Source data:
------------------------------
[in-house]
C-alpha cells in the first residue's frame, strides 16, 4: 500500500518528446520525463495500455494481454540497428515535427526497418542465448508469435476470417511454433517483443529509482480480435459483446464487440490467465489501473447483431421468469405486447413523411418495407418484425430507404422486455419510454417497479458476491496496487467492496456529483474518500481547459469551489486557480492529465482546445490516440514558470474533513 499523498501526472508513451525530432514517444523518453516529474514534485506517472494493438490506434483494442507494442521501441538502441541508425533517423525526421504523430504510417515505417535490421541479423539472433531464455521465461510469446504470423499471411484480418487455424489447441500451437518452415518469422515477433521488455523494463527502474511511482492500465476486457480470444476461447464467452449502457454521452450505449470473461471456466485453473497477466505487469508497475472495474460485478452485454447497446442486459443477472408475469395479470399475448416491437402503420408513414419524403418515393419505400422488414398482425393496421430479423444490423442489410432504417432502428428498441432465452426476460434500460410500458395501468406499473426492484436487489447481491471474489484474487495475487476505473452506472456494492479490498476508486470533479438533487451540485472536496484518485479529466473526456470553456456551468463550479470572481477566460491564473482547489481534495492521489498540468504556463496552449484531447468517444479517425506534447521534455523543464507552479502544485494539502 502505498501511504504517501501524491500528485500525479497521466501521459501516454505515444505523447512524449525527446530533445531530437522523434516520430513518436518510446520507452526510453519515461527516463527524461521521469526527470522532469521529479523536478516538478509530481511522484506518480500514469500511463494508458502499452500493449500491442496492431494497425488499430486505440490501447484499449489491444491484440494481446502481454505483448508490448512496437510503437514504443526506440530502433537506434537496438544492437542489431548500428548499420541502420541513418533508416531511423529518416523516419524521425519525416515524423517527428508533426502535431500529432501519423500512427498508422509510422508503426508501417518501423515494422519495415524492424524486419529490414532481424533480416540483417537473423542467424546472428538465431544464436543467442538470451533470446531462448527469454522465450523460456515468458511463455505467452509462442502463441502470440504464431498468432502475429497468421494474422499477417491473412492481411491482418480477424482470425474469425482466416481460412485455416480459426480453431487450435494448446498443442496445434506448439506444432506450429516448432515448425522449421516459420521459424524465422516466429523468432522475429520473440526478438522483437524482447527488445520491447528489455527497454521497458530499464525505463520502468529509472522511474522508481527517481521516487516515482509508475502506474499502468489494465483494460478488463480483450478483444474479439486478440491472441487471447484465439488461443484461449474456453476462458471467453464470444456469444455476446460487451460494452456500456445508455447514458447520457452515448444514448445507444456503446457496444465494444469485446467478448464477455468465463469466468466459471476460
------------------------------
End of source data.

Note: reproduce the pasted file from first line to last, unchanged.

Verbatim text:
[in-house]
C-alpha cells in the first residue's frame, strides 16, 4: 500500500518528446520525463495500455494481454540497428515535427526497418542465448508469435476470417511454433517483443529509482480480435459483446464487440490467465489501473447483431421468469405486447413523411418495407418484425430507404422486455419510454417497479458476491496496487467492496456529483474518500481547459469551489486557480492529465482546445490516440514558470474533513 499523498501526472508513451525530432514517444523518453516529474514534485506517472494493438490506434483494442507494442521501441538502441541508425533517423525526421504523430504510417515505417535490421541479423539472433531464455521465461510469446504470423499471411484480418487455424489447441500451437518452415518469422515477433521488455523494463527502474511511482492500465476486457480470444476461447464467452449502457454521452450505449470473461471456466485453473497477466505487469508497475472495474460485478452485454447497446442486459443477472408475469395479470399475448416491437402503420408513414419524403418515393419505400422488414398482425393496421430479423444490423442489410432504417432502428428498441432465452426476460434500460410500458395501468406499473426492484436487489447481491471474489484474487495475487476505473452506472456494492479490498476508486470533479438533487451540485472536496484518485479529466473526456470553456456551468463550479470572481477566460491564473482547489481534495492521489498540468504556463496552449484531447468517444479517425506534447521534455523543464507552479502544485494539502 502505498501511504504517501501524491500528485500525479497521466501521459501516454505515444505523447512524449525527446530533445531530437522523434516520430513518436518510446520507452526510453519515461527516463527524461521521469526527470522532469521529479523536478516538478509530481511522484506518480500514469500511463494508458502499452500493449500491442496492431494497425488499430486505440490501447484499449489491444491484440494481446502481454505483448508490448512496437510503437514504443526506440530502433537506434537496438544492437542489431548500428548499420541502420541513418533508416531511423529518416523516419524521425519525416515524423517527428508533426502535431500529432501519423500512427498508422509510422508503426508501417518501423515494422519495415524492424524486419529490414532481424533480416540483417537473423542467424546472428538465431544464436543467442538470451533470446531462448527469454522465450523460456515468458511463455505467452509462442502463441502470440504464431498468432502475429497468421494474422499477417491473412492481411491482418480477424482470425474469425482466416481460412485455416480459426480453431487450435494448446498443442496445434506448439506444432506450429516448432515448425522449421516459420521459424524465422516466429523468432522475429520473440526478438522483437524482447527488445520491447528489455527497454521497458530499464525505463520502468529509472522511474522508481527517481521516487516515482509508475502506474499502468489494465483494460478488463480483450478483444474479439486478440491472441487471447484465439488461443484461449474456453476462458471467453464470444456469444455476446460487451460494452456500456445508455447514458447520457452515448444514448445507444456503446457496444465494444469485446467478448464477455468465463469466468466459471476460